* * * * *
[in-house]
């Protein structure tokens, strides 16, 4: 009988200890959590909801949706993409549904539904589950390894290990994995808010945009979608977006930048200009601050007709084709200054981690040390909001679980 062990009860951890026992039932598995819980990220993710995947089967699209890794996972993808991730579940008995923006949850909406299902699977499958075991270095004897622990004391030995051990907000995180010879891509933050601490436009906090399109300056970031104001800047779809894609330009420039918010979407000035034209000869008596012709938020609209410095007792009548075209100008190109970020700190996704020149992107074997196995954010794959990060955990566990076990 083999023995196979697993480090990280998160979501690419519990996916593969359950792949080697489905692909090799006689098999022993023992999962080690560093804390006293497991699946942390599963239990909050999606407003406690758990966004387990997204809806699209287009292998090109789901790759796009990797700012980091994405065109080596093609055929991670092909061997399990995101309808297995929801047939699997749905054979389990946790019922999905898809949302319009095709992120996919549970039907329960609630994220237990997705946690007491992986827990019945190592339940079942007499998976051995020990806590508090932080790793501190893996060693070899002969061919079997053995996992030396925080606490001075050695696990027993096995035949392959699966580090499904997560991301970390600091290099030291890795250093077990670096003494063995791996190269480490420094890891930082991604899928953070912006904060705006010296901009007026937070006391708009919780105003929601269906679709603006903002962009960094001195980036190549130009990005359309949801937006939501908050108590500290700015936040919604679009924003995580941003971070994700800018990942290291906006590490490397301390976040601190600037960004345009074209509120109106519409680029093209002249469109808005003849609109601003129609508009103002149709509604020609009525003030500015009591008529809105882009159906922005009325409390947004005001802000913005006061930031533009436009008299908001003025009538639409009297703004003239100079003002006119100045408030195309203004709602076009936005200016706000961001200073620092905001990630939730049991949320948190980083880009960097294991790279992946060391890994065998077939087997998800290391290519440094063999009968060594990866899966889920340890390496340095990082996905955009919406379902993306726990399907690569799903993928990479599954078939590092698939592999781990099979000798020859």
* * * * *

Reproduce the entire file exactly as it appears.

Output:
[in-house]
């Protein structure tokens, strides 16, 4: 009988200890959590909801949706993409549904539904589950390894290990994995808010945009979608977006930048200009601050007709084709200054981690040390909001679980 062990009860951890026992039932598995819980990220993710995947089967699209890794996972993808991730579940008995923006949850909406299902699977499958075991270095004897622990004391030995051990907000995180010879891509933050601490436009906090399109300056970031104001800047779809894609330009420039918010979407000035034209000869008596012709938020609209410095007792009548075209100008190109970020700190996704020149992107074997196995954010794959990060955990566990076990 083999023995196979697993480090990280998160979501690419519990996916593969359950792949080697489905692909090799006689098999022993023992999962080690560093804390006293497991699946942390599963239990909050999606407003406690758990966004387990997204809806699209287009292998090109789901790759796009990797700012980091994405065109080596093609055929991670092909061997399990995101309808297995929801047939699997749905054979389990946790019922999905898809949302319009095709992120996919549970039907329960609630994220237990997705946690007491992986827990019945190592339940079942007499998976051995020990806590508090932080790793501190893996060693070899002969061919079997053995996992030396925080606490001075050695696990027993096995035949392959699966580090499904997560991301970390600091290099030291890795250093077990670096003494063995791996190269480490420094890891930082991604899928953070912006904060705006010296901009007026937070006391708009919780105003929601269906679709603006903002962009960094001195980036190549130009990005359309949801937006939501908050108590500290700015936040919604679009924003995580941003971070994700800018990942290291906006590490490397301390976040601190600037960004345009074209509120109106519409680029093209002249469109808005003849609109601003129609508009103002149709509604020609009525003030500015009591008529809105882009159906922005009325409390947004005001802000913005006061930031533009436009008299908001003025009538639409009297703004003239100079003002006119100045408030195309203004709602076009936005200016706000961001200073620092905001990630939730049991949320948190980083880009960097294991790279992946060391890994065998077939087997998800290391290519440094063999009968060594990866899966889920340890390496340095990082996905955009919406379902993306726990399907690569799903993928990479599954078939590092698939592999781990099979000798020859």